The Bible makes many extraordinary, even magical, claims about the nature of human history and about the nature of reality in general. Of course, so do many other fairytale books and well-loved moral fables. What, if anything, makes the miraculous claims of the Bible any different? Why should anyone believe in the historical existence of talking donkeys and snakes, a truly virgin birth of an incarnate God-man, people raised from the dead, someone walking on water, splitting the Red Sea to walk through on dry ground, the creation of all life on this planet in just six literal days, a worldwide flood that destroyed every land-dwelling animal except for those on Noah’s ark, and on and on and on?
Some people choose to accept as historical facts certain specific miraculous stories within the Bible, such as the virgin birth of Jesus and his resurrection from the dead, while they reject other stories as just too far fetched, such as a literal six-day creation week. But, upon what basis does one accept the magical claims of the Bible on the one hand, but reject those on the other? If one is going to give the Bible any kind of authority to present truly fantastic or miraculous events of any kind, how then is one going to pick and choose which miraculous stories are more or less likely true within the same book? – stories which are all equally presented as historical facts, intended to be taken as such by the biblical authors themselves, within the pages of the Bible?
It seems to me that there is very little reason to accept certain fantastic Biblical stories as historical facts while rejecting others that are presented in essentially the same manner as fable or allegorical. If one is to be rationally consistent, one must either accept or reject all of the historical (and futuristic) claims of the Bible as the biblical authors intended them to be understood, or reject all of the fantastic, miraculous or magical claims of the Bible all together. I really don’t see how one can rationally have it both ways?
This was essentially the point of James Barr, a well-known secular scholar of Hebrew at Oxford University. For example, Barr argued that it is quite clear that the author(s) of the Genesis narrative intended to convey to their readers, to us, a literal historical account of God’s creative act in the formation of life on this planet. I don’t think even liberal secular scholars of Hebrew would deny this, as Barr explains:
Probably, so far as I know, there is no professor of Hebrew or Old Testament at any world-class university who does not believe that the writer(s) of Genesis 1–11 intended to convey to their readers the ideas that: (a) creation took place in a series of six days which were the same as the days of 24 hours we now experience. (b) the figures contained in the Genesis genealogies provided by simple addition a chronology from the beginning of the world up to later stages in the biblical story (c) Noah’s flood was understood to be world-wide and extinguish all human and animal life except for those in the ark. Or, to put it negatively, the apologetic arguments which suppose the “days” of creation to be long eras of time, the figures of years not to be chronological, and the flood to be a merely local Mesopotamian flood, are not taken seriously by any such professors, as far as I know.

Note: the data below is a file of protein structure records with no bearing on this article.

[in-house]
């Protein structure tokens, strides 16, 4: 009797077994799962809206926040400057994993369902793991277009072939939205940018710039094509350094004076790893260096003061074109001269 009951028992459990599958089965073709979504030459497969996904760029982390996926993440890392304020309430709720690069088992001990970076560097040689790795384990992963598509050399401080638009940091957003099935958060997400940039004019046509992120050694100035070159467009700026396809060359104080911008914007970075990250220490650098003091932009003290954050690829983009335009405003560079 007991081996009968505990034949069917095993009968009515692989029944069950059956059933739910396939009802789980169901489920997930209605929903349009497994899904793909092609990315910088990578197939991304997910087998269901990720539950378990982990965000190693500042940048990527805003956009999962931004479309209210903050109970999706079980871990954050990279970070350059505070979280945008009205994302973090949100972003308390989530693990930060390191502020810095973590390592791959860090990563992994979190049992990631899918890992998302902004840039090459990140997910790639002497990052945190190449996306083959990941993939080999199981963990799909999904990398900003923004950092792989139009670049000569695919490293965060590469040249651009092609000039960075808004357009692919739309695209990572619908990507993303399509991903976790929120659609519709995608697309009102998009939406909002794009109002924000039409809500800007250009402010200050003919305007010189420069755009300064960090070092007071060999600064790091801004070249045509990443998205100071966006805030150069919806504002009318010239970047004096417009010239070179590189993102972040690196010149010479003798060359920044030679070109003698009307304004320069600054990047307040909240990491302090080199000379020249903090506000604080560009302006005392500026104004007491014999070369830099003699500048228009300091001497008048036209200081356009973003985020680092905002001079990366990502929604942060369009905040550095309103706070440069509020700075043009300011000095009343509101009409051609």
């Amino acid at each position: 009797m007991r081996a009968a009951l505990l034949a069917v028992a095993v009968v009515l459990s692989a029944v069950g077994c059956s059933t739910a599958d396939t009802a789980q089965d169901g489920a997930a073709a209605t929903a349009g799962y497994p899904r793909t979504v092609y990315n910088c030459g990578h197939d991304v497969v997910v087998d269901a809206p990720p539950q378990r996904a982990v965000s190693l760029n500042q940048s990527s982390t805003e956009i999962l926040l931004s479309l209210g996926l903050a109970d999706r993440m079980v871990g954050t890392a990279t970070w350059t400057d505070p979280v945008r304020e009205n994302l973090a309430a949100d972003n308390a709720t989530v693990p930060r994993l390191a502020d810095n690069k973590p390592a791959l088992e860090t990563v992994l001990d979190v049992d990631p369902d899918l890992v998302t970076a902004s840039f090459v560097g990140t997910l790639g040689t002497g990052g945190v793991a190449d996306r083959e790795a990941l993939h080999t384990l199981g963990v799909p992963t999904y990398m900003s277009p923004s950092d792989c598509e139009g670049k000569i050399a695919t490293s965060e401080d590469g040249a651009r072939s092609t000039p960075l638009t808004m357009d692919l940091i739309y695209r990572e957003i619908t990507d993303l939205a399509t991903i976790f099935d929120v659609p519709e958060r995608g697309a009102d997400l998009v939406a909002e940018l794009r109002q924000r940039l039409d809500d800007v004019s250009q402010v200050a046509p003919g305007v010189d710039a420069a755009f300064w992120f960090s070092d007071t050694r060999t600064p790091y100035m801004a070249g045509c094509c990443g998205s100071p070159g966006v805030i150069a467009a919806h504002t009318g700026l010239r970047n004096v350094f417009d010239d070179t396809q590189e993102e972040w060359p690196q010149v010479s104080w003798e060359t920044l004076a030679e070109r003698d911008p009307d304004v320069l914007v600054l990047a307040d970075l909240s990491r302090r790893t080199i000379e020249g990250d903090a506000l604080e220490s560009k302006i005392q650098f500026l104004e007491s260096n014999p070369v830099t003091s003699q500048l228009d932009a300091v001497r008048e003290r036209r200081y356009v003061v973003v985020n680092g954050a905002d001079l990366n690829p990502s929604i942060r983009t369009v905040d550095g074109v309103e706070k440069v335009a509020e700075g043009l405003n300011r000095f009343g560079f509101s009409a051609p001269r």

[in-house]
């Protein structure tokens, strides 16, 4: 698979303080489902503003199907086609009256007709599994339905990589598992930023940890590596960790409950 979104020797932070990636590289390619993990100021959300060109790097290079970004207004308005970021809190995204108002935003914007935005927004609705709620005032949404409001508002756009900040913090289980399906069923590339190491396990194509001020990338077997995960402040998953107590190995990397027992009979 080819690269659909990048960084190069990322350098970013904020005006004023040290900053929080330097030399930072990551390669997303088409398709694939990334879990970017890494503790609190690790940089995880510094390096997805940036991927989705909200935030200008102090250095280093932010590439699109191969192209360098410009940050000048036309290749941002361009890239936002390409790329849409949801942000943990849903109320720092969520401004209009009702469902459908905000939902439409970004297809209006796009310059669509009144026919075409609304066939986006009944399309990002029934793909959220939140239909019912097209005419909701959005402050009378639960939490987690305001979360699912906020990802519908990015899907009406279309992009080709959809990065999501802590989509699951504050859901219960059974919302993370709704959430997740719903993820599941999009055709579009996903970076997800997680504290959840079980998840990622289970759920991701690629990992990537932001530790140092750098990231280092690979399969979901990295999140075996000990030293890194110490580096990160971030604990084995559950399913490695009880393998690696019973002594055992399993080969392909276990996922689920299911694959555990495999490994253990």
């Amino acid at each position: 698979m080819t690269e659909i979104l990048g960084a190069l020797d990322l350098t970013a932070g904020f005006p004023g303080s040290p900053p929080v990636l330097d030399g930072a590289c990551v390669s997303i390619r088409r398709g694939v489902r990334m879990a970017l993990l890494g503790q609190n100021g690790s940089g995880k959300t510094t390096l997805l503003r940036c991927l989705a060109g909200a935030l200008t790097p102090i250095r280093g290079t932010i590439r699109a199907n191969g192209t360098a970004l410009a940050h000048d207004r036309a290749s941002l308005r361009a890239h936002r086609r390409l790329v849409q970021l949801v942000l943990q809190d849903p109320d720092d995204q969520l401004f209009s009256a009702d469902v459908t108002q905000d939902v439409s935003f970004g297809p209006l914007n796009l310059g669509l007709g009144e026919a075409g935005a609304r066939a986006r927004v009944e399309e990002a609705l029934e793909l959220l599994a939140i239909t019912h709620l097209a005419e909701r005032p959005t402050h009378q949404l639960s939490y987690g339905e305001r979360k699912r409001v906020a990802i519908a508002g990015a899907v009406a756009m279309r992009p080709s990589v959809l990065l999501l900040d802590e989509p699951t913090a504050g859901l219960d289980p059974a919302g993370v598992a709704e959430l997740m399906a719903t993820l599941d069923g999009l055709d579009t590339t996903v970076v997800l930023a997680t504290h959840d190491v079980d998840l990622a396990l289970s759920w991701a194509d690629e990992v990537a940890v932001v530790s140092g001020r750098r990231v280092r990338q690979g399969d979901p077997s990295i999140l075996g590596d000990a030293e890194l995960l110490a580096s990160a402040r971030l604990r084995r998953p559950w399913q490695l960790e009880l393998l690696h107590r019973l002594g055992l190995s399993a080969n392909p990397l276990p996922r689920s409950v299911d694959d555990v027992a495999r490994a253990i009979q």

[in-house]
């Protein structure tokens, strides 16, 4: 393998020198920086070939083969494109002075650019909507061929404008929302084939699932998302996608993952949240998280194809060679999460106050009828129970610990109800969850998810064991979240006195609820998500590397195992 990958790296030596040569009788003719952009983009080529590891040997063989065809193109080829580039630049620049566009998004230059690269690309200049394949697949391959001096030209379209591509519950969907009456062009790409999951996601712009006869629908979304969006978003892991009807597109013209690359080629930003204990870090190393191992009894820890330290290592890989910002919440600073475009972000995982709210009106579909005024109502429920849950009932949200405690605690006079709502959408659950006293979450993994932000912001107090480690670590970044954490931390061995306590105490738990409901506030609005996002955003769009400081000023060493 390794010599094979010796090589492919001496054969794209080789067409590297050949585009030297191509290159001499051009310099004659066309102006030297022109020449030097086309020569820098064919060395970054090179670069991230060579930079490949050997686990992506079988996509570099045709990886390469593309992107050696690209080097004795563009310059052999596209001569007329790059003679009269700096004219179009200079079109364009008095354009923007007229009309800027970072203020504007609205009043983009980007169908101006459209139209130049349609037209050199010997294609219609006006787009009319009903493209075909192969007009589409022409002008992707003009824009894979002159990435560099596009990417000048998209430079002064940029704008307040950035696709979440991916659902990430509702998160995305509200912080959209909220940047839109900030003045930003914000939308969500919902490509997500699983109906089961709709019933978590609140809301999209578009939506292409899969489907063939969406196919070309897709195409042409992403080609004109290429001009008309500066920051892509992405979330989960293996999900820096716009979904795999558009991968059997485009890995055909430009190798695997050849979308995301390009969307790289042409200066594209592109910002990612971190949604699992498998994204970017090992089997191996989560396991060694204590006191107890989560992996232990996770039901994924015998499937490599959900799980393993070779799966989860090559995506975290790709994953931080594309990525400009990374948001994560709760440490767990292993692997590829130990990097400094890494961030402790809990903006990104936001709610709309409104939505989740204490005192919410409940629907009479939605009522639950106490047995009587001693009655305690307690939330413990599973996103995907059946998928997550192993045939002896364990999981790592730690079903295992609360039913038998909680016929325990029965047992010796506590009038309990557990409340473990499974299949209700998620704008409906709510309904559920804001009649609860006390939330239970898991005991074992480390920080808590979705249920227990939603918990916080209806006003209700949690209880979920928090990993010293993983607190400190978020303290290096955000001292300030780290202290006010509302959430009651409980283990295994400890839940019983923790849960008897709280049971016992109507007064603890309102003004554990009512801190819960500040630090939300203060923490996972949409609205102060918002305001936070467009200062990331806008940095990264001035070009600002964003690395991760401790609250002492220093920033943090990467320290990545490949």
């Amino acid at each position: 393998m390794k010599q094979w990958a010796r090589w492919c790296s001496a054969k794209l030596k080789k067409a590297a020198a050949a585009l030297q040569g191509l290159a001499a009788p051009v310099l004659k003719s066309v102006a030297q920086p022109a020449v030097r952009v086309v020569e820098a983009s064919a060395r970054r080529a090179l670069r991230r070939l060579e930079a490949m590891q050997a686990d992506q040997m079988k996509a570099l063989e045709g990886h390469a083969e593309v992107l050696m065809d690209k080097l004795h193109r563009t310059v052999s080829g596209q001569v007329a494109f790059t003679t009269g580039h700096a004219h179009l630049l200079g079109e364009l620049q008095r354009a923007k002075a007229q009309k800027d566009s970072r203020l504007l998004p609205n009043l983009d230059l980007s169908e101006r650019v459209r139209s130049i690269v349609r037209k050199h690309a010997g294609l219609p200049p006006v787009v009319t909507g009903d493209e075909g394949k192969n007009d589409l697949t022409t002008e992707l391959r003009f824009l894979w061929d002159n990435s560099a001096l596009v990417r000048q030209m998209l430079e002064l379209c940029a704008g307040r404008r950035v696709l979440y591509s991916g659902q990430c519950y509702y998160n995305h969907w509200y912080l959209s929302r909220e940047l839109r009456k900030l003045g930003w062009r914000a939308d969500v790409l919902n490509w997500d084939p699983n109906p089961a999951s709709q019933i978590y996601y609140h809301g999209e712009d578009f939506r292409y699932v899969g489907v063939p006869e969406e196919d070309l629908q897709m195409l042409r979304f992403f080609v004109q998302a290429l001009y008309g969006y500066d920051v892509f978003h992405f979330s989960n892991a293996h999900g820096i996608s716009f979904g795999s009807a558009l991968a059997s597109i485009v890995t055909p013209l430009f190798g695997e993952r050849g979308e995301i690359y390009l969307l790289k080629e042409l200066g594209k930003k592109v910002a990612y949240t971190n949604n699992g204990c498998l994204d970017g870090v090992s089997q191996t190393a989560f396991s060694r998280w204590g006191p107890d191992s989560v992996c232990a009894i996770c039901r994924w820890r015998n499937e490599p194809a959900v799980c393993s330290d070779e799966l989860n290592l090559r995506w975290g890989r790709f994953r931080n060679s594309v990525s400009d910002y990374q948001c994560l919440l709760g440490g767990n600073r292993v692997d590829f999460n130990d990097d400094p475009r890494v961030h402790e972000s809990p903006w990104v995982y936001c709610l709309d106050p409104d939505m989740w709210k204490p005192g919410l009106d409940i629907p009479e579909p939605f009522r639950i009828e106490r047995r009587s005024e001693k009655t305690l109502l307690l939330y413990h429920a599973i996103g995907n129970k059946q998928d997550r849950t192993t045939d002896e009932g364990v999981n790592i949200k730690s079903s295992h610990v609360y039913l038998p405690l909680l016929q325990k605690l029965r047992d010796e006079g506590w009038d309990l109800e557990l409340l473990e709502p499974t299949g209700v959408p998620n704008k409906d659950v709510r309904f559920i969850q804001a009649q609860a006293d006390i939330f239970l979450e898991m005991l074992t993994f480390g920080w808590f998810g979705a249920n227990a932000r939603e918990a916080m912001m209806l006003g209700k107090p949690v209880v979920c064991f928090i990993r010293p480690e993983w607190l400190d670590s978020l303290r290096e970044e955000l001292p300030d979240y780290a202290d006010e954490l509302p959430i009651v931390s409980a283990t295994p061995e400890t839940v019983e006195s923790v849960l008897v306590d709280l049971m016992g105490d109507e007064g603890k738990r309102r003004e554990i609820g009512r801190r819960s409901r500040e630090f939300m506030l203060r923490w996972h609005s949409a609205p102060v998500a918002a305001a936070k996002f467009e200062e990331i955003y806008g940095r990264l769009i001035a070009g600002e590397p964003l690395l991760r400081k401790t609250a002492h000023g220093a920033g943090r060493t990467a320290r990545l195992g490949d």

Letter from Professor James Barr to David C.C. Watson of the UK, dated 23 April 1984.
Now, Barr never did believe that the Biblical account of Creation or the Noachian Flood actually happened as described (He has since passed away). Barr was just pointing out the fact that the writer/compiler of these stories did in fact believe that the stories he wrote about happened as described and he wished to convey this to his readers. This concept has important implications for Biblical credibility, in my mind, with regard to other equally fantastic claims about historical and future realities.
Of course, there are those who accept the fantastic claims of the Bible “by faith alone” without any need to appeal to anything other than the Bible to support the credibility of the Bible’s claims. The same can be said for those who make the very same claims for the Qur’an or the Book of Mormon. For these people, there is no argument beyond, “My Holy Book said it. I believe it. That settles it. No discussion or further investigation is necessary.”
But is there any means by which one might rationally discern which Holy Book, if any, is most likely credible in its fantastic claims? After all, they can’t all be true since they make conflicting claims as to the true miraculous nature of reality. What then is there upon which one can be a Christian and believe the claims of the Bible as being most credible? without turning off one’s brain?
Of course, the so-called “higher biblical critics” argue that there is no such rational option – that the stories of the Bible are simply ancient legends or fabrications produced for various social and political purposes. As one contributor to this forum, Abe Yonder, put it, “Of course any reasonable person knows the creation story is not literal, but fundamentalists are not reasonable, they believe everything the Bible says no matter how absurd… The book of Genesis began with Chapter two verse three. [T]he seven-day creation story was added by the Deuteronomist at Babylon during the fifth century BC (See Harper’s Bible commentary).”
If this is the true version of history, and the Biblical version is nothing more than legends and fable, what does this say about Biblical credibility regarding its fantastic metaphysical claims that cannot be tested or evaluated in a potentially falsifiable manner? – such as the resurrection of Jesus? the future resurrection of the dead in like manner? or eternal life in our future heavenly home?